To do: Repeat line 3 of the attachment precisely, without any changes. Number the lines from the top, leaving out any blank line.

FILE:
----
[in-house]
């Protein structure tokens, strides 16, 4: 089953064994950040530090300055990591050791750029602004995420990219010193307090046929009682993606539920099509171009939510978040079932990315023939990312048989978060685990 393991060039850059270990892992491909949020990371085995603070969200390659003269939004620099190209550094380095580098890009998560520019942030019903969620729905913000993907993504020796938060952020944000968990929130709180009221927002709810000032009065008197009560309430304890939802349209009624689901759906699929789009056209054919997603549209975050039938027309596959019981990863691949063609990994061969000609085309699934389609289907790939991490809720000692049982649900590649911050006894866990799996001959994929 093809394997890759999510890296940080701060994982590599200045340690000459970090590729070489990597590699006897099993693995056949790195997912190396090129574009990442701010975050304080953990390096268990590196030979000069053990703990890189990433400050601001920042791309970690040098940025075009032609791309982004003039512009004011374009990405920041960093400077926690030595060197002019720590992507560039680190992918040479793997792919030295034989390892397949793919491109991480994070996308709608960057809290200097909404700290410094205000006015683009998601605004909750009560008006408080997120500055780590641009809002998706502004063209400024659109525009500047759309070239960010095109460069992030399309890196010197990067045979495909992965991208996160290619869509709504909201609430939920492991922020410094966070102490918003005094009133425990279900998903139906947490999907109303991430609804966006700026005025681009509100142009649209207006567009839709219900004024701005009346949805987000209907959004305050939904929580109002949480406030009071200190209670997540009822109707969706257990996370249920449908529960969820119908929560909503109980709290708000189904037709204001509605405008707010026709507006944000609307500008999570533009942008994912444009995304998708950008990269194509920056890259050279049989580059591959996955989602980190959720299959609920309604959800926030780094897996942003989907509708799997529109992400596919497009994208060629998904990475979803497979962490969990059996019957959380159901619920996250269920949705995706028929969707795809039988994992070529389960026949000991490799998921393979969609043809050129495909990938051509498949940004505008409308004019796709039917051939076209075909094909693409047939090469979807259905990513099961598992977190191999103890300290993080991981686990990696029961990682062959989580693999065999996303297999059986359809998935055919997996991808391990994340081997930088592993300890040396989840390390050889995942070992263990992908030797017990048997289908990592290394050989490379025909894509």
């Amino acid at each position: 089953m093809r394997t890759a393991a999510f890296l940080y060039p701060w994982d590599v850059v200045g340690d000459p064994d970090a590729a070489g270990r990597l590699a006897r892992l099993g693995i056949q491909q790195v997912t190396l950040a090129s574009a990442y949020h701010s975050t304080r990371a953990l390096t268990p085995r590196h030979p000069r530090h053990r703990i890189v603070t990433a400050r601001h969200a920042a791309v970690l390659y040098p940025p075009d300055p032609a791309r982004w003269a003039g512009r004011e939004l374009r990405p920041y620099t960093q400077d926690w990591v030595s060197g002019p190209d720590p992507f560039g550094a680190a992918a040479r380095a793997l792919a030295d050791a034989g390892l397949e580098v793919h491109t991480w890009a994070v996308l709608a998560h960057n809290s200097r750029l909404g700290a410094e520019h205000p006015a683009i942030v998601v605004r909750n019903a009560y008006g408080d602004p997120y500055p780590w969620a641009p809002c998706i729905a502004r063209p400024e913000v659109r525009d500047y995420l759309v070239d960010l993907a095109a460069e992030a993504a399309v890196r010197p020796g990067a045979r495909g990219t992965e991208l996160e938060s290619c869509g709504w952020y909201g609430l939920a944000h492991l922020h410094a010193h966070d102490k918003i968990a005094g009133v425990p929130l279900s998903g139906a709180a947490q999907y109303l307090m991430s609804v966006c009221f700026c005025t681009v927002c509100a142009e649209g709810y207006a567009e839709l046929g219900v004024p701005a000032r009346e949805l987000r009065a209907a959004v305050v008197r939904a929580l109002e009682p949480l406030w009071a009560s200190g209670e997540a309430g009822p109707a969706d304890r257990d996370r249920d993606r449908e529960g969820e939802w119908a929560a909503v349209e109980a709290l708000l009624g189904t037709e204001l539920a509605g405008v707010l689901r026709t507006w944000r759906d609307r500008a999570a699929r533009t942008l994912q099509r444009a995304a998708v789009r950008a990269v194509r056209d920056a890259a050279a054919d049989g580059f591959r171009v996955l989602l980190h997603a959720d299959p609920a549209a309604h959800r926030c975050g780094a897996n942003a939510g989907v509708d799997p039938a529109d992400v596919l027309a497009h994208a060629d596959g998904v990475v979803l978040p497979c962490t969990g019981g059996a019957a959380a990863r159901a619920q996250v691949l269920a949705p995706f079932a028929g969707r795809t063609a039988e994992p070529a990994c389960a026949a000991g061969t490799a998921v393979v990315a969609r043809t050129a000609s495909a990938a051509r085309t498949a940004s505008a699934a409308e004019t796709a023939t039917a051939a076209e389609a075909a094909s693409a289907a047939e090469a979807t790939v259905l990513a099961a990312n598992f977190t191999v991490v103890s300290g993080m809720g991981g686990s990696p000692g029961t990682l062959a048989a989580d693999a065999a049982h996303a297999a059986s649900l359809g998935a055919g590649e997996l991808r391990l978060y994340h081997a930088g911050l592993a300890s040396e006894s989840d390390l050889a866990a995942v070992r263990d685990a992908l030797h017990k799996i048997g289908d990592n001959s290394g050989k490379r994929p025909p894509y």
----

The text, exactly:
């Amino acid at each position: 089953m093809r394997t890759a393991a999510f890296l940080y060039p701060w994982d590599v850059v200045g340690d000459p064994d970090a590729a070489g270990r990597l590699a006897r892992l099993g693995i056949q491909q790195v997912t190396l950040a090129s574009a990442y949020h701010s975050t304080r990371a953990l390096t268990p085995r590196h030979p000069r530090h053990r703990i890189v603070t990433a400050r601001h969200a920042a791309v970690l390659y040098p940025p075009d300055p032609a791309r982004w003269a003039g512009r004011e939004l374009r990405p920041y620099t960093q400077d926690w990591v030595s060197g002019p190209d720590p992507f560039g550094a680190a992918a040479r380095a793997l792919a030295d050791a034989g390892l397949e580098v793919h491109t991480w890009a994070v996308l709608a998560h960057n809290s200097r750029l909404g700290a410094e520019h205000p006015a683009i942030v998601v605004r909750n019903a009560y008006g408080d602004p997120y500055p780590w969620a641009p809002c998706i729905a502004r063209p400024e913000v659109r525009d500047y995420l759309v070239d960010l993907a095109a460069e992030a993504a399309v890196r010197p020796g990067a045979r495909g990219t992965e991208l996160e938060s290619c869509g709504w952020y909201g609430l939920a944000h492991l922020h410094a010193h966070d102490k918003i968990a005094g009133v425990p929130l279900s998903g139906a709180a947490q999907y109303l307090m991430s609804v966006c009221f700026c005025t681009v927002c509100a142009e649209g709810y207006a567009e839709l046929g219900v004024p701005a000032r009346e949805l987000r009065a209907a959004v305050v008197r939904a929580l109002e009682p949480l406030w009071a009560s200190g209670e997540a309430g009822p109707a969706d304890r257990d996370r249920d993606r449908e529960g969820e939802w119908a929560a909503v349209e109980a709290l708000l009624g189904t037709e204001l539920a509605g405008v707010l689901r026709t507006w944000r759906d609307r500008a999570a699929r533009t942008l994912q099509r444009a995304a998708v789009r950008a990269v194509r056209d920056a890259a050279a054919d049989g580059f591959r171009v996955l989602l980190h997603a959720d299959p609920a549209a309604h959800r926030c975050g780094a897996n942003a939510g989907v509708d799997p039938a529109d992400v596919l027309a497009h994208a060629d596959g998904v990475v979803l978040p497979c962490t969990g019981g059996a019957a959380a990863r159901a619920q996250v691949l269920a949705p995706f079932a028929g969707r795809t063609a039988e994992p070529a990994c389960a026949a000991g061969t490799a998921v393979v990315a969609r043809t050129a000609s495909a990938a051509r085309t498949a940004s505008a699934a409308e004019t796709a023939t039917a051939a076209e389609a075909a094909s693409a289907a047939e090469a979807t790939v259905l990513a099961a990312n598992f977190t191999v991490v103890s300290g993080m809720g991981g686990s990696p000692g029961t990682l062959a048989a989580d693999a065999a049982h996303a297999a059986s649900l359809g998935a055919g590649e997996l991808r391990l978060y994340h081997a930088g911050l592993a300890s040396e006894s989840d390390l050889a866990a995942v070992r263990d685990a992908l030797h017990k799996i048997g289908d990592n001959s290394g050989k490379r994929p025909p894509y």